I don’t think in any language. I think in images. I don’t believe that people think in languages. They don’t move their lips when they think. It is only a certain type of illiterate person who moves his lips as he reads or ruminates. No, I think in images, and now and then a Russian phrase or an English phrase will form with the foam of the brainwave, but that’s about all.
You started writing in Russian and then you switched to English, didn’t you?
Yes, that was a very difficult kind of switch. My private tragedy, which cannot, indeed should not, be anybody’s concern, is that I had to abandon my natural language, my natural idiom, my rich, infinitely rich and docile Russian tongue, for a second-rate brand of English.
You have written a shelf of books in English as well as your books in Russian. And of them only Lolita is well known. Does it annoy you to be the Lolita man?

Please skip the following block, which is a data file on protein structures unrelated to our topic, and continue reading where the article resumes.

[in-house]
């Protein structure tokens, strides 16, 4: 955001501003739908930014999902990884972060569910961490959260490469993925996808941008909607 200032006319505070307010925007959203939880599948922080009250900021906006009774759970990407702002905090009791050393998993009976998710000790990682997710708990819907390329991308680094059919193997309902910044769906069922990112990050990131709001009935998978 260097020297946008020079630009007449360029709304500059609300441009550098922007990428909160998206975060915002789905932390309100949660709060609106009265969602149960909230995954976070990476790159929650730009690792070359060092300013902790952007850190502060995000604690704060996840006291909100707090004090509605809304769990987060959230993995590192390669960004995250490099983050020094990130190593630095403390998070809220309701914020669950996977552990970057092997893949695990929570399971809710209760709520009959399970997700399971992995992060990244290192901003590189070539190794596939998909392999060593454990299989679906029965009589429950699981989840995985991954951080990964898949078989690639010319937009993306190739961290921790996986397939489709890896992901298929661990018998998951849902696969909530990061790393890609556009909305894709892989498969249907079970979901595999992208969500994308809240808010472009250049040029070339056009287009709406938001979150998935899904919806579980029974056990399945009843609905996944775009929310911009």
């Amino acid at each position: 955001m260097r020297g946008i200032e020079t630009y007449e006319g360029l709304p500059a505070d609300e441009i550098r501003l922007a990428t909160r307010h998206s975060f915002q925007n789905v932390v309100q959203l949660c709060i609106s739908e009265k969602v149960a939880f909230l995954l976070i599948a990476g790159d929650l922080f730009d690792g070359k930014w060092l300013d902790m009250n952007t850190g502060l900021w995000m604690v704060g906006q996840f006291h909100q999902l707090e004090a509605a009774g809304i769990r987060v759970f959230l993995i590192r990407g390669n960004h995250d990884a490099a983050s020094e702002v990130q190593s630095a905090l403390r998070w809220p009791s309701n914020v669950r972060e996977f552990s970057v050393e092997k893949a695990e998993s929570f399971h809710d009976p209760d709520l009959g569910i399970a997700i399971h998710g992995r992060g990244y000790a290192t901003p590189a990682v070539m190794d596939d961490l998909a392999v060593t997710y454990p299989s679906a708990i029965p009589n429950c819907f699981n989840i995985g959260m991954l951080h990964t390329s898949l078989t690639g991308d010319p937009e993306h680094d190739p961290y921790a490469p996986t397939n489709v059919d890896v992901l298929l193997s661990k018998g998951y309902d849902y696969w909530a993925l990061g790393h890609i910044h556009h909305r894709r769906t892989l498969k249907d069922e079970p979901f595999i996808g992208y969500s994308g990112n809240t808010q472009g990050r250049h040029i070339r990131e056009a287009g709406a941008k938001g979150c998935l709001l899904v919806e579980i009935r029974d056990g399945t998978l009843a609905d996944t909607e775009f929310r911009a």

No, I wouldn’t say that, because Lolita is a special favorite of mine. It was my most difficult book– the book that treated of a theme which was so distant, so remote, from my own emotional life that it gave me a special pleasure to use my combinational talent to make it real.
Were you surprised at the wild success when it came?
I was surprised that the book was published at all.
Did you, in fact, have any doubts about whether Lolita ought to be printed, considering its subject matter?
No; after all, when you write a book you generally envisage its publication, in some far future. But I was pleased that the book was published.
What was the genesis of Lolita?
She was born a long time ago, it must have been in 1939, in Paris; the first little throb of Lolita went through me in Paris in ’39, or perhaps early in ’40, at a time when I was laid up with a fierce attack of intercostal neuralgia which is a very painful complaint—rather like the fabulous stitch in Adam’s side. As far as I can recall the first shiver of inspiration was somehow prompted in a rather mysterious way by a newspaper story, I think it was in Paris Soir, about an ape in the Paris Zoo, who after months of coaxing by scientists produced finally the first drawing ever charcoaled by an animal, and this sketch, reproduced in the paper, showed the bars of the poor creature’s cage.